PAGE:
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Transfer of Life-Bearing Meteorites from Earth to Other Planets
Tetsuya Hara, Kazuma Takagi, Daigo Kajiura
(Submitted on 8 Apr 2012)

The probability is investigated that the meteorites originating on Earth are transferred to other planets in our Solar System and to extra solar planets.
We take the collisional Chicxulub crater event, and material that was ejected as an example of Earth-origin meteors.
If we assume the appropriate size of the meteorites as 1cm in diameter, the number of meteorites to reach the exoplanet system (further than 20 ly) would be much greater than one. We have followed the ejection and capture rates estimated by Melosh (2003) and the discussion by Wallis and Wickramasinghe (2004). If we consider the possibility that the fragmented ejecta (smaller than 1cm) are accreted to comets and other icy bodies, then buried fertile material could make the interstellar journey throughout Galaxy. If life forms inside remain viable, this would be evidence of life from Earth seeding other planets.
We also estimate the transfer velocity of the micro-organisms in the interstellar space. In some assumptions, it could be estimated that, if life has originated $10^{10}$\ years ago anywhere in our Galaxy as theorized by Joseph and Schild (2010a, b), it will have since propagated throughout our Galaxy and could have arrived on Earth by 4.6 billion years ago. Organisms disperse.

I am not sure how many $10^{10}$\ is as I am unfamiliar with the $\ system of measuring stuff.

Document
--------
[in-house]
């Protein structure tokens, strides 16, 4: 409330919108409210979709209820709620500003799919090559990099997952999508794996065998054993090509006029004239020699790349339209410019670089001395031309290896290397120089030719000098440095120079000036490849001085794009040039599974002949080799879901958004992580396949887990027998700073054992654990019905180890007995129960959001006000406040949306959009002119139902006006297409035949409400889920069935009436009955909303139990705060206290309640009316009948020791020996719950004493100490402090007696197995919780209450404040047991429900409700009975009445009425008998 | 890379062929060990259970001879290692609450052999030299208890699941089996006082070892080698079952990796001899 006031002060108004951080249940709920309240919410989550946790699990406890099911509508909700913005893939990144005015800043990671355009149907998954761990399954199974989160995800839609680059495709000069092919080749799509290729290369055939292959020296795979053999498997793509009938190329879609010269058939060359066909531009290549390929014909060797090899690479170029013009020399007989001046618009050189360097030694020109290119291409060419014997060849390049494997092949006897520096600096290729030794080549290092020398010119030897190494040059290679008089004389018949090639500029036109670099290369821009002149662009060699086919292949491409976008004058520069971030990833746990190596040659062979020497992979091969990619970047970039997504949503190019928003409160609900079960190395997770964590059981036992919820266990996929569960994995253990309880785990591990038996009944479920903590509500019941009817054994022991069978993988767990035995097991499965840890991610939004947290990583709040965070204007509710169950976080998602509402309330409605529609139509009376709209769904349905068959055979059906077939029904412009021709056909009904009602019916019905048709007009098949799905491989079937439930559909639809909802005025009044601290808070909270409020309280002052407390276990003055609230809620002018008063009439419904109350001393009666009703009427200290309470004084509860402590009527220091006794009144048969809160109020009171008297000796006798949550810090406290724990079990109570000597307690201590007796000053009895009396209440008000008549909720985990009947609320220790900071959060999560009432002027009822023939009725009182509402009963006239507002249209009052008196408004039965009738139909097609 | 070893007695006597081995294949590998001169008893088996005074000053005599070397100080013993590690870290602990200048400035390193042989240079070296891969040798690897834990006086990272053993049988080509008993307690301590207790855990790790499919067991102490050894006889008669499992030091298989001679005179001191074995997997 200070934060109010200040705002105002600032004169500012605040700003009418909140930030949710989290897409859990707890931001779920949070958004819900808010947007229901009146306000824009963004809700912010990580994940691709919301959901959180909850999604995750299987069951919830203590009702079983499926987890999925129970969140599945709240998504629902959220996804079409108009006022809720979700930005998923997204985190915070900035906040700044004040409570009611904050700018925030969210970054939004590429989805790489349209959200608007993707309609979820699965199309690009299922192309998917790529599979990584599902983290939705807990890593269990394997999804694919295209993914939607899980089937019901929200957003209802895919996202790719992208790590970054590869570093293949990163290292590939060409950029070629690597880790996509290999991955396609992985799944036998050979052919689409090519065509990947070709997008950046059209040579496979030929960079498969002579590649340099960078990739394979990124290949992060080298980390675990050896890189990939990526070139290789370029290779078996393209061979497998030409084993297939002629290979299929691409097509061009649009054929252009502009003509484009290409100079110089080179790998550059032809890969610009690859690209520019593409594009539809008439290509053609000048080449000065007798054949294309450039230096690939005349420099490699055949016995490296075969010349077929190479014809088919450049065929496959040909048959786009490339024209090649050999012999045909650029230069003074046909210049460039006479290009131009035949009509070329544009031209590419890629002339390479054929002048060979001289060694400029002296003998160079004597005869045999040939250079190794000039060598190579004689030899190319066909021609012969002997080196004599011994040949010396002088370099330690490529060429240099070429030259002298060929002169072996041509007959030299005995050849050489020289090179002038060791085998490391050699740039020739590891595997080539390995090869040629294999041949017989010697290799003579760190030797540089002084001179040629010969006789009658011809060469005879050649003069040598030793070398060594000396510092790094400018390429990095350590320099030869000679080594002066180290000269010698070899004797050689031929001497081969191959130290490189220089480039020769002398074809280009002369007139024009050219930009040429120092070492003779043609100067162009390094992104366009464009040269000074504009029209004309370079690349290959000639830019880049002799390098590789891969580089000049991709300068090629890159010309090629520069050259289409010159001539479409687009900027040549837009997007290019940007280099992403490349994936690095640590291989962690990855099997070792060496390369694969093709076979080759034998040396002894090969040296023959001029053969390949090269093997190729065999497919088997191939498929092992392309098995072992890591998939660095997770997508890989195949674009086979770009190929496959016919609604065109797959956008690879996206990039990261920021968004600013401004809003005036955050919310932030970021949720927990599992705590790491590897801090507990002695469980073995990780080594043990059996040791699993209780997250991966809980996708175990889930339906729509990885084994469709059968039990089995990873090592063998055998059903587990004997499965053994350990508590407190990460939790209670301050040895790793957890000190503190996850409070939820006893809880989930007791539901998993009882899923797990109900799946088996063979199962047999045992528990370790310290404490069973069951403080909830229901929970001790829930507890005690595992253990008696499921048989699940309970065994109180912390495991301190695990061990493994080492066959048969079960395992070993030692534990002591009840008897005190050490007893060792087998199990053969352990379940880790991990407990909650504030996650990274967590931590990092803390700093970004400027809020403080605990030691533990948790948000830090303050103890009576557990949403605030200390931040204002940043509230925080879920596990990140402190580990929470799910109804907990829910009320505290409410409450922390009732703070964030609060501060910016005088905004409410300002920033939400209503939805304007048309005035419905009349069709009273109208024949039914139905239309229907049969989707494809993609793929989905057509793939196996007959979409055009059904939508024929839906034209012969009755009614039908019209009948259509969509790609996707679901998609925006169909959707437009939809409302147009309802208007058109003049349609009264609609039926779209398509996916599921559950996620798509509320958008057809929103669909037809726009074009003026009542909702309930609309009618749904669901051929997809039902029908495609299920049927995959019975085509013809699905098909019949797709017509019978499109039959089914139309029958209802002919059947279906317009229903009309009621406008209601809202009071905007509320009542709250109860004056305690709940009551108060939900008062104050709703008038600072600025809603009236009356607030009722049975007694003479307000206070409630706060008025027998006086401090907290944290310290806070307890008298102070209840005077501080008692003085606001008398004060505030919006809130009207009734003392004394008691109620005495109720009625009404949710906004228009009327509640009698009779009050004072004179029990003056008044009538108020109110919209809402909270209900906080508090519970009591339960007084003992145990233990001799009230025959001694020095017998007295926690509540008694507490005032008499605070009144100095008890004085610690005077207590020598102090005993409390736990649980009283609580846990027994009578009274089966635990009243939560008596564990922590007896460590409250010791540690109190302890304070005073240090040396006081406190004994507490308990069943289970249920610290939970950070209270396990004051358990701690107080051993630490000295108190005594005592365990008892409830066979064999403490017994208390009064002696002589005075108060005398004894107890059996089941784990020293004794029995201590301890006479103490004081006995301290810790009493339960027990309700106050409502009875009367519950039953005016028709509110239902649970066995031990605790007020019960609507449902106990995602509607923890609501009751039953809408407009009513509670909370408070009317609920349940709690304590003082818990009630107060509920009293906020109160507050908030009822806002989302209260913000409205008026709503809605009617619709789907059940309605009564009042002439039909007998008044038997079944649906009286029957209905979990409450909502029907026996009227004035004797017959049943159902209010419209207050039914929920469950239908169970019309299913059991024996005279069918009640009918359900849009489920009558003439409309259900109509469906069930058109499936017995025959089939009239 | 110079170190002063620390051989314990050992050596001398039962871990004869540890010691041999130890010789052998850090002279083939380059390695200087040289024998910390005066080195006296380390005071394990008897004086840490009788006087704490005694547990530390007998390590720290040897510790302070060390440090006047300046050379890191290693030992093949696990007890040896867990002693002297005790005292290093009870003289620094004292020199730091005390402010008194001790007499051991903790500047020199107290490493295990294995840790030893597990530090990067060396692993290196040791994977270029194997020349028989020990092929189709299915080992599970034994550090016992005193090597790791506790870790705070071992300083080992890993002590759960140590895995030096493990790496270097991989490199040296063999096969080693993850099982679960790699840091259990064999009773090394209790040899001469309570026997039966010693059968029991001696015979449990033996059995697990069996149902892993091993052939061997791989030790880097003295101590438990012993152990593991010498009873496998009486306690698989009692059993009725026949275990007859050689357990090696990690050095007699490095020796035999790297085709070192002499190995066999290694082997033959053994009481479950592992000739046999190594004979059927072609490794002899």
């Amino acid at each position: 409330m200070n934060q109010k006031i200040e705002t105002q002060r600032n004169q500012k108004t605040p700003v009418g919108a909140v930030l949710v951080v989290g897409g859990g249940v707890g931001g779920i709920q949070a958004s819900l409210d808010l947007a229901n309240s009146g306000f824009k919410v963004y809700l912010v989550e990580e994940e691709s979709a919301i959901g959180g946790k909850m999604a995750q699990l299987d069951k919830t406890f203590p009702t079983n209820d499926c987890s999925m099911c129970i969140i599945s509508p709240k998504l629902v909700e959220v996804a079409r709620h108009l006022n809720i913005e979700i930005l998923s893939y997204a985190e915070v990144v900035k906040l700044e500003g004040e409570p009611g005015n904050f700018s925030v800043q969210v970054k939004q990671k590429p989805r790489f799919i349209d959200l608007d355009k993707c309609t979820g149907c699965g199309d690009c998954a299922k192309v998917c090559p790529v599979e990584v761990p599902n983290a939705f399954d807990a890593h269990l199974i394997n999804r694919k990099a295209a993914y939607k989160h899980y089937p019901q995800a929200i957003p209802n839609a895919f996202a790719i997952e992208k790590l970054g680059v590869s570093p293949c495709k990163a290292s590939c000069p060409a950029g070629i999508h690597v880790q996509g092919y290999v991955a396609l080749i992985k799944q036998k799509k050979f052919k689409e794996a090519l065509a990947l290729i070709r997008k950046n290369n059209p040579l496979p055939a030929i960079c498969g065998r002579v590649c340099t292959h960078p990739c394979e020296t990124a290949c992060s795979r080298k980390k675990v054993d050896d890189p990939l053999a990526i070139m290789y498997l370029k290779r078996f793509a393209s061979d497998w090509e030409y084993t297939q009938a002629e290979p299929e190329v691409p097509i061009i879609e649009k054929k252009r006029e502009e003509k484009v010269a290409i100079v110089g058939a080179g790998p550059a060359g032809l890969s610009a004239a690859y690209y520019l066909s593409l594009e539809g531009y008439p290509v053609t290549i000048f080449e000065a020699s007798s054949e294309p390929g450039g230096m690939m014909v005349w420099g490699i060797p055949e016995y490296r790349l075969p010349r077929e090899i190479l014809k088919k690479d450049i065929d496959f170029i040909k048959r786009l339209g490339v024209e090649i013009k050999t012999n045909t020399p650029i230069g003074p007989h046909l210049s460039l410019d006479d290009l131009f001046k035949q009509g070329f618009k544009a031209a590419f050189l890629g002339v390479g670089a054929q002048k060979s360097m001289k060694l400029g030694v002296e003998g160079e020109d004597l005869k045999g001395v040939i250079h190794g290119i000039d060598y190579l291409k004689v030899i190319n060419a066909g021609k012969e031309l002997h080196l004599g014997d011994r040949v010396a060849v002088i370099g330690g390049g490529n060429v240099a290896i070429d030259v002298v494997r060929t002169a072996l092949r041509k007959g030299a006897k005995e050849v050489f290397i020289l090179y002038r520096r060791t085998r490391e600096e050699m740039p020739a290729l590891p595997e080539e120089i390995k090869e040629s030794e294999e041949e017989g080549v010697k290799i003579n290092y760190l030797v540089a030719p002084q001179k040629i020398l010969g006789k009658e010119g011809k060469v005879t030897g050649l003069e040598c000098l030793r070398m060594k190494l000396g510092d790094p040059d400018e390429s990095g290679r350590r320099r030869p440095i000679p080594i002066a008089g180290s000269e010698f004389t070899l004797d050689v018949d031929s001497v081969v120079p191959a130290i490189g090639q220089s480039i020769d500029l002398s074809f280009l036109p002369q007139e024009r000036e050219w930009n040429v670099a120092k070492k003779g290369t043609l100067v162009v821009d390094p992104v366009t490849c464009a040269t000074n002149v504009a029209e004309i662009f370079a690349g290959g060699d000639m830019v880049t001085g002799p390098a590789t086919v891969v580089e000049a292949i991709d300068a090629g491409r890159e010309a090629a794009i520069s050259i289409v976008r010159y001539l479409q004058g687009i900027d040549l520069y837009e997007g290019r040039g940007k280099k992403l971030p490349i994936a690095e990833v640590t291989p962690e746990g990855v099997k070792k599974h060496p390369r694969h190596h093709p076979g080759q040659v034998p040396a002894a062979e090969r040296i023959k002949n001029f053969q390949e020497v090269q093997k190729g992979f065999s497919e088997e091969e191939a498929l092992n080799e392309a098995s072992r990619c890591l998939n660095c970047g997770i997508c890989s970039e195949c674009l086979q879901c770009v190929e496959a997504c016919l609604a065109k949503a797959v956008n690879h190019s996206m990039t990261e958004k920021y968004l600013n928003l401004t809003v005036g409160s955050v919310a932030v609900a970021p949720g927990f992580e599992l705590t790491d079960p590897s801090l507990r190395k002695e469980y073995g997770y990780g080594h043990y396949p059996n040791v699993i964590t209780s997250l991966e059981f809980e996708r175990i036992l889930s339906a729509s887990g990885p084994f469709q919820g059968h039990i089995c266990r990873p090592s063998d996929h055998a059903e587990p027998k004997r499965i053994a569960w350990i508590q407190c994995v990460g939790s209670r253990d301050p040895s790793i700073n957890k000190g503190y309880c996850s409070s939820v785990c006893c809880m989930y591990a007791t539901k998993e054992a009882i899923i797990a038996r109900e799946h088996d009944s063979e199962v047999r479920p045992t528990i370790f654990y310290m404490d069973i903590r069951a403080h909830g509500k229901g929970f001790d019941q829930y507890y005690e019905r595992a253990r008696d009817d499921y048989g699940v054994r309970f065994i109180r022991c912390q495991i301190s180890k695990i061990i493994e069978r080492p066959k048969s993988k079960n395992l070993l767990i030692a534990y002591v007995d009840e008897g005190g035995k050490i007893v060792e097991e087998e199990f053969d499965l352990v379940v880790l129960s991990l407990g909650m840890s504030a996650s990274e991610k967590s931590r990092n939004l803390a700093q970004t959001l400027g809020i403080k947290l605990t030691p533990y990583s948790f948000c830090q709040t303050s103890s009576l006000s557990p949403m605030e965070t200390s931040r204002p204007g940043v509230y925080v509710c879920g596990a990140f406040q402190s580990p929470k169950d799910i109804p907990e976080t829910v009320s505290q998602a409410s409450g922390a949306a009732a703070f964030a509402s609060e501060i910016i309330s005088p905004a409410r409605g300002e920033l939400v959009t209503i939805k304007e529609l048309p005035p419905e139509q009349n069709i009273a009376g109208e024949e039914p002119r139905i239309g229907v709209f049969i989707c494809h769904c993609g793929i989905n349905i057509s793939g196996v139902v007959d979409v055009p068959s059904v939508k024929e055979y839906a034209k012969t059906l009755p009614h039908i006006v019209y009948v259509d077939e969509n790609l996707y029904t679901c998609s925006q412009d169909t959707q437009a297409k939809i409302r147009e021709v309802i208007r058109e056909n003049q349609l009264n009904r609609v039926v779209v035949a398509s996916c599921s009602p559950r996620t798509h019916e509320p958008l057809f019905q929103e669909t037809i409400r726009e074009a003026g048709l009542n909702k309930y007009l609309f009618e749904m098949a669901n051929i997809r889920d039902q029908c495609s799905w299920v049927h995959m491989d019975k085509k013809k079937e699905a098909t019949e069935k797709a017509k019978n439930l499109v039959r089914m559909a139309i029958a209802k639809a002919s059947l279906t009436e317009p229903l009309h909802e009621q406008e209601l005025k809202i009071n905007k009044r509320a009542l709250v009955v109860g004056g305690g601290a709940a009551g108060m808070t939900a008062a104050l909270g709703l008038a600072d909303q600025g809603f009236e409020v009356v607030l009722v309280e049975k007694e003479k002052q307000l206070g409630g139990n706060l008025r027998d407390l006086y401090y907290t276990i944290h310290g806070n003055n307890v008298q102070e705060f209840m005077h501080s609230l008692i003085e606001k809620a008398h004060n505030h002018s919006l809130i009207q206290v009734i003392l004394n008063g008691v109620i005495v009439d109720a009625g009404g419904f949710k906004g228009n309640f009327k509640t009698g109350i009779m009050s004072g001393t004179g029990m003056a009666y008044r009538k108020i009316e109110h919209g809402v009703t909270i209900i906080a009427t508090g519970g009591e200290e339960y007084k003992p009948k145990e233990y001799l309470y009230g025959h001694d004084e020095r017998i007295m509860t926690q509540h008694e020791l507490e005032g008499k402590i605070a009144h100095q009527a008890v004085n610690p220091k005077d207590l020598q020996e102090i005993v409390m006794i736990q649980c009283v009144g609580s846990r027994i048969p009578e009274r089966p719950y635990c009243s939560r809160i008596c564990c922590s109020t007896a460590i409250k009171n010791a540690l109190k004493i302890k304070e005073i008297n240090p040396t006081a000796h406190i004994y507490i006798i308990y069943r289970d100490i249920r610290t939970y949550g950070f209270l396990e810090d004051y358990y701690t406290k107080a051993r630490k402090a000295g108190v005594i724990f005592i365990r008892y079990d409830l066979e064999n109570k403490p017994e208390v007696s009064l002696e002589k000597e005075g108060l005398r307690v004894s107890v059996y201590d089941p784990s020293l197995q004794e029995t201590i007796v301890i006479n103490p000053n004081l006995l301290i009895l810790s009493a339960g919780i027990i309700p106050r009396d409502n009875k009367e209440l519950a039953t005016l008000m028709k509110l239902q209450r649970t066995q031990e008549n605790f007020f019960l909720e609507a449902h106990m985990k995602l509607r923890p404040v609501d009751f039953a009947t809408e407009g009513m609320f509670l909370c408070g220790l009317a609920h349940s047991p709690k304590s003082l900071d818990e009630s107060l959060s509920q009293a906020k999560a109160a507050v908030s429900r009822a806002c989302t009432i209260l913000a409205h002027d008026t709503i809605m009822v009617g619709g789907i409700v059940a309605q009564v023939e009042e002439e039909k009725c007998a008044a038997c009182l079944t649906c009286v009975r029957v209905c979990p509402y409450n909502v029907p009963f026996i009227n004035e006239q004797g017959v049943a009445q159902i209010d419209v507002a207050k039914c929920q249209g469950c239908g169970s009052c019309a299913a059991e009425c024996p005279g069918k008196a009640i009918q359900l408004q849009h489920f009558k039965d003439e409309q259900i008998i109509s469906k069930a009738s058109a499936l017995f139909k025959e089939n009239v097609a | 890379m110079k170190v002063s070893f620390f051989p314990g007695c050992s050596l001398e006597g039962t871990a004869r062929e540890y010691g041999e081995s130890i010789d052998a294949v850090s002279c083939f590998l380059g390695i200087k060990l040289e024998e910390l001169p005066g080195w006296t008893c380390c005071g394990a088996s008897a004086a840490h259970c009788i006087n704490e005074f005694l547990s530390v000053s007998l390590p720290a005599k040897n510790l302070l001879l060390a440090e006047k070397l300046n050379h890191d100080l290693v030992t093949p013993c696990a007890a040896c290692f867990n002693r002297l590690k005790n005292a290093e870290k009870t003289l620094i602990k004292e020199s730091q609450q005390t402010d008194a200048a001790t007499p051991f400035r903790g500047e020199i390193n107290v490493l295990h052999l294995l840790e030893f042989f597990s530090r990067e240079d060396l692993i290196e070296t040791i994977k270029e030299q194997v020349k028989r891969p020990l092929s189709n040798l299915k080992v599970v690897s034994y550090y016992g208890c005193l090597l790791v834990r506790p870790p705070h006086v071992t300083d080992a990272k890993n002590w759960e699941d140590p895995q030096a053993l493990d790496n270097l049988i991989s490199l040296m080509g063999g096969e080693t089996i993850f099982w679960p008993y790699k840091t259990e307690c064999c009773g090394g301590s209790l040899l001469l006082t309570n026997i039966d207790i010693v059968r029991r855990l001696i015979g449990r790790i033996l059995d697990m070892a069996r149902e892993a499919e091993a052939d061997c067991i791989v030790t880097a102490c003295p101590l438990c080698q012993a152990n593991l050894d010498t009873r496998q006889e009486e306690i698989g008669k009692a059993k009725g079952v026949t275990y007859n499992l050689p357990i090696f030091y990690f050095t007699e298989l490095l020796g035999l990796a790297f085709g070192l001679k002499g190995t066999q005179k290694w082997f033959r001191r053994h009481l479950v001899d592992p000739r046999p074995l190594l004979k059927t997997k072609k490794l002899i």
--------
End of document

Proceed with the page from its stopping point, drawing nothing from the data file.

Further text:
Dear authors of this paper and in particular this sentence:

"As the distance to Gl 581 is 20 light years,"

Not 65 million years ago it wasn't. GL 581's radial velocity is about 10 km/s or 1/30,000 times the speed of light. That means over sixty-five million years, it has moved almost 2200 light years from our perspective (As well, the Milky Way has rotated about one quarter since the dinosaurs got killed: Sol and GL 581 were both about 40,000 ly anti-spinward from where they are now).

Also posted at Dreamwidth, where there are comment count unavailable comment(s); comment here or there.

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Well, yes, but something else would have been 20 LY away then.

But the bigger problem is that reaching another star system is not even remotely the same as reaching another planet.

Life bearing meteorites only arrive when the stars are right?

I am not sure how many $10^{10}$\ is as I am unfamiliar with the $\ system of measuring stuff.

Looks like a mark-up in TeX or something for an exponent that hasn't been properly HTMLed.

As to the stars moving, it's impossible to tell from the abstract, but I feel likely that they're using GL581 as an example of a typical target for their calculations, and not as an actual target. Though the mixing of stars should probably affect the propagation somehow.